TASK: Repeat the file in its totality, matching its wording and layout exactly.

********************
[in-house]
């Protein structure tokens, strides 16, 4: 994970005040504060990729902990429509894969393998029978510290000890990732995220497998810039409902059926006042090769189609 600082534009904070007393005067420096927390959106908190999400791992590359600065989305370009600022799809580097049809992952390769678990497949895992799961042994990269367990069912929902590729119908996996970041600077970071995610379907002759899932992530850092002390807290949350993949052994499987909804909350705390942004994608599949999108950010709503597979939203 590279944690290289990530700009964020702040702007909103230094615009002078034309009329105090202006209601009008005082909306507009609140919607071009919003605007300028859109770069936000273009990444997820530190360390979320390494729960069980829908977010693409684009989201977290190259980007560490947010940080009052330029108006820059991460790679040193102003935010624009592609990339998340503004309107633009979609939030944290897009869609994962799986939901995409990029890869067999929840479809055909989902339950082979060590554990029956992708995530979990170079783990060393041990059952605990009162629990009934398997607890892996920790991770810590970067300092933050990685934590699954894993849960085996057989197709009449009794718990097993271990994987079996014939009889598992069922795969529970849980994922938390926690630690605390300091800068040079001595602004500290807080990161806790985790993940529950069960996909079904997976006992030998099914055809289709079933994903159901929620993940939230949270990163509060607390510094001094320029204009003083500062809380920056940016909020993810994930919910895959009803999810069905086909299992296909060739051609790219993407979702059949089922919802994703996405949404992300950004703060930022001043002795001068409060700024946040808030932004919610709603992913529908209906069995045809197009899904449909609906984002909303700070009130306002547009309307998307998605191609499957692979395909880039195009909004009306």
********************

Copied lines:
[in-house]
């Protein structure tokens, strides 16, 4: 994970005040504060990729902990429509894969393998029978510290000890990732995220497998810039409902059926006042090769189609 600082534009904070007393005067420096927390959106908190999400791992590359600065989305370009600022799809580097049809992952390769678990497949895992799961042994990269367990069912929902590729119908996996970041600077970071995610379907002759899932992530850092002390807290949350993949052994499987909804909350705390942004994608599949999108950010709503597979939203 590279944690290289990530700009964020702040702007909103230094615009002078034309009329105090202006209601009008005082909306507009609140919607071009919003605007300028859109770069936000273009990444997820530190360390979320390494729960069980829908977010693409684009989201977290190259980007560490947010940080009052330029108006820059991460790679040193102003935010624009592609990339998340503004309107633009979609939030944290897009869609994962799986939901995409990029890869067999929840479809055909989902339950082979060590554990029956992708995530979990170079783990060393041990059952605990009162629990009934398997607890892996920790991770810590970067300092933050990685934590699954894993849960085996057989197709009449009794718990097993271990994987079996014939009889598992069922795969529970849980994922938390926690630690605390300091800068040079001595602004500290807080990161806790985790993940529950069960996909079904997976006992030998099914055809289709079933994903159901929620993940939230949270990163509060607390510094001094320029204009003083500062809380920056940016909020993810994930919910895959009803999810069905086909299992296909060739051609790219993407979702059949089922919802994703996405949404992300950004703060930022001043002795001068409060700024946040808030932004919610709603992913529908209906069995045809197009899904449909609906984002909303700070009130306002547009309307998307998605191609499957692979395909880039195009909004009306």